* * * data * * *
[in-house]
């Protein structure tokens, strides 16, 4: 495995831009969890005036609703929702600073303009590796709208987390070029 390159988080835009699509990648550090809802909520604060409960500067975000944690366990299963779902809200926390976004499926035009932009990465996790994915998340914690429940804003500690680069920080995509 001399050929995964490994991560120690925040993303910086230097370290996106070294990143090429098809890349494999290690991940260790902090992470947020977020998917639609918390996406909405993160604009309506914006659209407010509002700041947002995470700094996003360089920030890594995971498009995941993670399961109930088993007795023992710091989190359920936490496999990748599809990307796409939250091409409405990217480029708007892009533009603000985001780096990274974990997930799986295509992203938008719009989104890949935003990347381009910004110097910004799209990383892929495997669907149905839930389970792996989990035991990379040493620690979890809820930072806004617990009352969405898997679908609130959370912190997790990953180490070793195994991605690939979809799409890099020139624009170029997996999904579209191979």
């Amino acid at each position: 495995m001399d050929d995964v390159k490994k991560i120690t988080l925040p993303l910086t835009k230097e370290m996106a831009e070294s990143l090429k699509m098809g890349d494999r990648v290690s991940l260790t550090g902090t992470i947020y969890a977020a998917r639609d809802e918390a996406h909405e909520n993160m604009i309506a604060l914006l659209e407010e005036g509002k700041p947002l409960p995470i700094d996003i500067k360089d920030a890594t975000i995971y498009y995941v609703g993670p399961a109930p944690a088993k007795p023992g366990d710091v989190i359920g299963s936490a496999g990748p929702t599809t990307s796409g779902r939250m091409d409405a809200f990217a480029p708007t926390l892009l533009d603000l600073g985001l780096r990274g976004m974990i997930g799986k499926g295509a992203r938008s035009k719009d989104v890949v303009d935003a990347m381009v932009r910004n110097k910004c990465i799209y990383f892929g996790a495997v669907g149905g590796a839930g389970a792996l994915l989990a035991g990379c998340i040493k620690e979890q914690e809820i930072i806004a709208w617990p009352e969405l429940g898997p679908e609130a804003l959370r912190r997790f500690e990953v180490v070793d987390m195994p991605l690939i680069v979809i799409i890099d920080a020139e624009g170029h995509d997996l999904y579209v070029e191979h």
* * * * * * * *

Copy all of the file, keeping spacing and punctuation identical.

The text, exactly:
[in-house]
């Protein structure tokens, strides 16, 4: 495995831009969890005036609703929702600073303009590796709208987390070029 390159988080835009699509990648550090809802909520604060409960500067975000944690366990299963779902809200926390976004499926035009932009990465996790994915998340914690429940804003500690680069920080995509 001399050929995964490994991560120690925040993303910086230097370290996106070294990143090429098809890349494999290690991940260790902090992470947020977020998917639609918390996406909405993160604009309506914006659209407010509002700041947002995470700094996003360089920030890594995971498009995941993670399961109930088993007795023992710091989190359920936490496999990748599809990307796409939250091409409405990217480029708007892009533009603000985001780096990274974990997930799986295509992203938008719009989104890949935003990347381009910004110097910004799209990383892929495997669907149905839930389970792996989990035991990379040493620690979890809820930072806004617990009352969405898997679908609130959370912190997790990953180490070793195994991605690939979809799409890099020139624009170029997996999904579209191979």
């Amino acid at each position: 495995m001399d050929d995964v390159k490994k991560i120690t988080l925040p993303l910086t835009k230097e370290m996106a831009e070294s990143l090429k699509m098809g890349d494999r990648v290690s991940l260790t550090g902090t992470i947020y969890a977020a998917r639609d809802e918390a996406h909405e909520n993160m604009i309506a604060l914006l659209e407010e005036g509002k700041p947002l409960p995470i700094d996003i500067k360089d920030a890594t975000i995971y498009y995941v609703g993670p399961a109930p944690a088993k007795p023992g366990d710091v989190i359920g299963s936490a496999g990748p929702t599809t990307s796409g779902r939250m091409d409405a809200f990217a480029p708007t926390l892009l533009d603000l600073g985001l780096r990274g976004m974990i997930g799986k499926g295509a992203r938008s035009k719009d989104v890949v303009d935003a990347m381009v932009r910004n110097k910004c990465i799209y990383f892929g996790a495997v669907g149905g590796a839930g389970a792996l994915l989990a035991g990379c998340i040493k620690e979890q914690e809820i930072i806004a709208w617990p009352e969405l429940g898997p679908e609130a804003l959370r912190r997790f500690e990953v180490v070793d987390m195994p991605l690939i680069v979809i799409i890099d920080a020139e624009g170029h995509d997996l999904y579209v070029e191979h």